Apocalyptic moment plague of a ‘billion’ locusts land in crisis-hit South Sudan

This shocking video shows a fresh swarm of locusts landing in South Sudan, which is already suffering from dire food shortages after months of flooding and years of civil war.

The bugs – said to number a “billion” – are now ravaging crops in Magwi after crossing the border from Uganda.

In the clip, an endless stream of locusts is seen flying over the grasslands while someone looks on in horror.

The ominous crackling of thousands of wings is heard in the background.

Instead of landing, the bugs pass onwards to decimate crops elsewhere and someone is heard laughing in what could be relief as the last of the critters fly out of sight.

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The video was shared on twitter by @dabroscomputer1 who wrote: “Another billion locust freshly landed in Magwi today.

“After 15 minutes of landing u can pity the tree they landed. This is serious.”

Experts have said the colour of the locusts means they will soon be laying eggs in what is feared will become a chain reaction of locust invasions.

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Meshack Malo, South Sudan's representative for the UN's Food and Agriculture Organization (FAO), said: "These are deep yellow, which means that they will be here mostly looking at areas in which they will lay eggs.”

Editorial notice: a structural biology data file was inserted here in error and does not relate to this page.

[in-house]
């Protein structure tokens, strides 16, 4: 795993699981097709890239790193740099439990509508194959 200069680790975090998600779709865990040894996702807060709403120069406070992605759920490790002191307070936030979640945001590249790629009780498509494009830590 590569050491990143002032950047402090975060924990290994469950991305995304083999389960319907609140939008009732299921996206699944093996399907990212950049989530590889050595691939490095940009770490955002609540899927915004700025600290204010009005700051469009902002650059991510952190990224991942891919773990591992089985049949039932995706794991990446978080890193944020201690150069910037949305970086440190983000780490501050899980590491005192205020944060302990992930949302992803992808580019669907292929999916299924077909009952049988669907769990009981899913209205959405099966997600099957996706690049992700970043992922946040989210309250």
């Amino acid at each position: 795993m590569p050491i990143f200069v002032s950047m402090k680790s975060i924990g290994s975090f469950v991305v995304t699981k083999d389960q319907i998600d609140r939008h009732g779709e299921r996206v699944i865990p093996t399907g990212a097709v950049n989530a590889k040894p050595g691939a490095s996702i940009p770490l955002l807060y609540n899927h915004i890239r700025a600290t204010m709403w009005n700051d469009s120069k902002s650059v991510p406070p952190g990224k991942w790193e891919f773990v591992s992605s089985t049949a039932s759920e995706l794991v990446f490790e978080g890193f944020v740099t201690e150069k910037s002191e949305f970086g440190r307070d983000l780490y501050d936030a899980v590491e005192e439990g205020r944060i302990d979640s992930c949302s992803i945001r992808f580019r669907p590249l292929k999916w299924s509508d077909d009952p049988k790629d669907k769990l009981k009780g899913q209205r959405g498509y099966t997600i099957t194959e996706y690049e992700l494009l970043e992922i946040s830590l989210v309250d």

The plague of locusts in east Africa is the worst in many decades according to the UN, who said that the infestation in Kenya is the worst in 70 years, while Somalia and Ethiopia are experiencing their worst outbreaks in 25 years.

It warned that we are “running out of time” to stop the flood of insects from starving nations to death.

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Mark Lowcock, the UN’s top humanitarian official, told ambassadors: “In this region where there is so much suffering and so much vulnerability and fragility, we simply cannot afford another major shock.

“And that’s why we need to act quickly. We do have a chance to nip this problem in the bud, but that’s not what we’re doing at the moment. We’re running out of time.”

A swarm of locusts can travel up to 150 km (93 miles) in a single day and in the space of 24 hours can destroy enough food to feed 34 million people, the UN said.

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